Are there potentiometers on the converter to adjust the input resistance for your contrast issue?
http://www.philwip.com -sibling 'fix-off' (I’m losing by miles).
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Post Options Post Options   Thanks (0) Thanks(0)   Quote Sbdesign Quote  Post ReplyReply Direct Link To This Post Posted: 11 Jan 2019 at 7:40pm
Hi John,
The Resolution was the model 3 (didn't realise they were different)
should be 640x480 (4:3) but I get 640 x 400 :(

IM NOT using a convertor.  Thats my plan, as the projector is capable of 24khz.  I am trying to not use one, with one I can get it working, but colours and noise occur, which I don't believe can be reduced 100%.  Don't get me wrong, you can get them good, but just 100%

Because Model 3 works on the vga out I was hoping Model 2 would also.
BUT model 2 doesn't have VGA connector.



From my reading the CN6 and VGA are the same but different socket.

MODEL 3 (SEGA RALLY 2)
SO VGA to projector works 24khz
BUT CN6 to VGA to projector doesn't (too much white) 24khz

Which either means: my wiring to vga plug is wrong or the VGA port is different than the CN6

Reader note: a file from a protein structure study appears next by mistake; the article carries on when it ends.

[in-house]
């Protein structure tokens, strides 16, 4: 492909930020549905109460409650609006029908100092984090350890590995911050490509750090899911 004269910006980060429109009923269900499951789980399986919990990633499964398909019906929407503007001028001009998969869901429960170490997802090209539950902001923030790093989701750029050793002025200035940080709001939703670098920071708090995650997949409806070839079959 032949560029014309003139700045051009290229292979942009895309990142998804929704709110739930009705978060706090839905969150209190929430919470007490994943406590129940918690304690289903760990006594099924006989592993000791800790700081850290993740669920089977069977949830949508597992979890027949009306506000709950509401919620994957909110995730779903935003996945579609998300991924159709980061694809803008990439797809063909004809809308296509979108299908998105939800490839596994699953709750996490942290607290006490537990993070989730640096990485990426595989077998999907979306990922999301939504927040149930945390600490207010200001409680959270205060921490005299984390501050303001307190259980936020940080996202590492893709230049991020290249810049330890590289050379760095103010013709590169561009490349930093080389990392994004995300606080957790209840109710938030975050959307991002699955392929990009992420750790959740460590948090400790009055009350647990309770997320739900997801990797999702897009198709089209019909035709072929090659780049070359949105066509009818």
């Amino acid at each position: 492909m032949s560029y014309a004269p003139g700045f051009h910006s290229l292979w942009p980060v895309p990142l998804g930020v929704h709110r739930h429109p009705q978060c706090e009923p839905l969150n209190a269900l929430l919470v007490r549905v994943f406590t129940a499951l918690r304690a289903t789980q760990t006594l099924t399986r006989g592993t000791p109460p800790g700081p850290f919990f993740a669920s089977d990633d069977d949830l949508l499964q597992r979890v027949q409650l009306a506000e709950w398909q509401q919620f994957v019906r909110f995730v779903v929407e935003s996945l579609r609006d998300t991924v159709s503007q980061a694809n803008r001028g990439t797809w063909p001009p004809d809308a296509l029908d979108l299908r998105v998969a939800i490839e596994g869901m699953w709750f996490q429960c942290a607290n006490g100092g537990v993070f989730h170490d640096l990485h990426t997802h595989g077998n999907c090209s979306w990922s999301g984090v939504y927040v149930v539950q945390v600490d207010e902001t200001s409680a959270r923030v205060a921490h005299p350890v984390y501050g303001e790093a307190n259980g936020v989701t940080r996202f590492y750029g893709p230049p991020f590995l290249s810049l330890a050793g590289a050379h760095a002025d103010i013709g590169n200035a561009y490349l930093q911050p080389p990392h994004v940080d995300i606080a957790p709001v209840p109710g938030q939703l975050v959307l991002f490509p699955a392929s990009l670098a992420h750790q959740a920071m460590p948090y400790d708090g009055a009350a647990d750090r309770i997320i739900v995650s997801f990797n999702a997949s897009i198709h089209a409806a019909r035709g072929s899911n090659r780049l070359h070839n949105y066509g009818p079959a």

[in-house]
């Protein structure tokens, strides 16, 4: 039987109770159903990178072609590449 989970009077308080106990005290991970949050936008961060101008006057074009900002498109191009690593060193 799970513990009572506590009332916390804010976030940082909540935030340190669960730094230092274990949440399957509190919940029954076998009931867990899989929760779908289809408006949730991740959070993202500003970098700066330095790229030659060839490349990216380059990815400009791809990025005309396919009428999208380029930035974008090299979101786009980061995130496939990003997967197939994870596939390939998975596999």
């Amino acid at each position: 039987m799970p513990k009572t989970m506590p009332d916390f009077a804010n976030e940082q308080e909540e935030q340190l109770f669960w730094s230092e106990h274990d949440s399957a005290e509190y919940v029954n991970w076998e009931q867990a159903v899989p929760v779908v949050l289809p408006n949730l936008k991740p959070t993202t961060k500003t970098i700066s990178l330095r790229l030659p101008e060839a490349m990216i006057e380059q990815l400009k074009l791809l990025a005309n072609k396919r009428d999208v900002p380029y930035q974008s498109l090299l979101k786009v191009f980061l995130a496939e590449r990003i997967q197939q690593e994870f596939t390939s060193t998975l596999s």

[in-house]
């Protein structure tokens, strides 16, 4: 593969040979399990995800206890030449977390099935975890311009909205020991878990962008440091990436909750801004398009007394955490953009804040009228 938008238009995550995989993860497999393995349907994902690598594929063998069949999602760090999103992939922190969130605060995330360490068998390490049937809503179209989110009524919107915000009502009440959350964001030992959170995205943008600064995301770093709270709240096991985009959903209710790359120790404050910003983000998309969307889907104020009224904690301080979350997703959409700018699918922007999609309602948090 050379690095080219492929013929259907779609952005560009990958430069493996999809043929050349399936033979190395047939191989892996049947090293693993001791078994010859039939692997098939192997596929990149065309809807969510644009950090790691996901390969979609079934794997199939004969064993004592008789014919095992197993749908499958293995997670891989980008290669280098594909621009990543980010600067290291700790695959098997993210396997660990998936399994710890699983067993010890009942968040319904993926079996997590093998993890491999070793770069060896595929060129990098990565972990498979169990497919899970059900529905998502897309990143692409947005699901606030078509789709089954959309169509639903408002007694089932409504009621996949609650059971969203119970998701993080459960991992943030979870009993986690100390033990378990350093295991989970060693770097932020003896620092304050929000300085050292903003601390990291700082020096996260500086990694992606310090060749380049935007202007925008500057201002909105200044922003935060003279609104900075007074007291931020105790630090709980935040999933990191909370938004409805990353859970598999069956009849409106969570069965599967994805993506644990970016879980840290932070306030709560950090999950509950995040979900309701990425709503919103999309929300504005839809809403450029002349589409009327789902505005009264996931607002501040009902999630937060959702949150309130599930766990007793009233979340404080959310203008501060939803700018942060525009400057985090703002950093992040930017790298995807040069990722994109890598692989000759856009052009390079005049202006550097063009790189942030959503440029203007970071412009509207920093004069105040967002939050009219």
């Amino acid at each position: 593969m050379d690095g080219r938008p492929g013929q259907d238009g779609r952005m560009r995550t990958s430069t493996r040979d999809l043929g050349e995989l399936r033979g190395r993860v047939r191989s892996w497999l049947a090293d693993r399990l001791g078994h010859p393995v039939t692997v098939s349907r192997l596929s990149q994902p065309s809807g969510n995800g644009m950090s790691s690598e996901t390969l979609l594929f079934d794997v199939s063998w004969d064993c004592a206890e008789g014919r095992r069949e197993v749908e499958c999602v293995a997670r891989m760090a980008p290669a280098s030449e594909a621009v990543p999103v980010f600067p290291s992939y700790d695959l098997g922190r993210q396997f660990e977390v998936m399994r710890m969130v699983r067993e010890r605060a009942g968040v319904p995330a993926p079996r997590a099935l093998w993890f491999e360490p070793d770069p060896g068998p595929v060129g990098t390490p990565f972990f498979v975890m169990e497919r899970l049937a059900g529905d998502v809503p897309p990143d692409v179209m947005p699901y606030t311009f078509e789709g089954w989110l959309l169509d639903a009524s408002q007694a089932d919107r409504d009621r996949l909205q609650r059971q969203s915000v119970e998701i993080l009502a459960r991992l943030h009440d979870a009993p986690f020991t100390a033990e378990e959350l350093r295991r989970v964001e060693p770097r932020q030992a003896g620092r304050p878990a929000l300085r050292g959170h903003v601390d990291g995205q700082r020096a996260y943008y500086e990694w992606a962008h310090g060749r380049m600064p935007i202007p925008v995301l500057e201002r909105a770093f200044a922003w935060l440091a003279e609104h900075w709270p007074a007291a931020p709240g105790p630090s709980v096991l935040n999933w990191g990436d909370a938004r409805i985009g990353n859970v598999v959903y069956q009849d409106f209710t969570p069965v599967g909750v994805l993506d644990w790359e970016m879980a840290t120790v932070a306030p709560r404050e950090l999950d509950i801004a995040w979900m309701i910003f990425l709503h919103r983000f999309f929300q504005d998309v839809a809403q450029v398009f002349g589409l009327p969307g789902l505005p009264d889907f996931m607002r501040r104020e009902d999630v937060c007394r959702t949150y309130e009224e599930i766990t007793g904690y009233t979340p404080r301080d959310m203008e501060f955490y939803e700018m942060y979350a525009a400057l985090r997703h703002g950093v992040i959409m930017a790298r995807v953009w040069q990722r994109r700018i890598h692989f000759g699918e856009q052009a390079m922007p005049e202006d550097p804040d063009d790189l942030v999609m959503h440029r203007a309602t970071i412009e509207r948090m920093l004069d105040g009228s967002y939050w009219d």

This is where I am stuck.

If I get this proven working, then this will also work on the model 2 that has no vga just CN6






Edited by Sbdesign - 11 Jan 2019 at 7:50pm
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Post Options Post Options   Thanks (0) Thanks(0)   Quote gunblade Quote  Post ReplyReply Direct Link To This Post Posted: 11 Jan 2019 at 7:53pm
the signal on cn6 will be 3v whereas the signal on vga will be less than 1v

Edited by gunblade - 11 Jan 2019 at 7:55pm
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Post Options Post Options   Thanks (0) Thanks(0)   Quote John Bennett Quote  Post ReplyReply Direct Link To This Post Posted: 11 Jan 2019 at 8:06pm
Ah, it's not really 'VGA' (31kHz, 640x480) - just a 15-pin DSUB with a similar-to-VGA pinout (you see it on 15kHz stuff too). 
Model 3 is the same as Model2 - 24kHz, 496x384.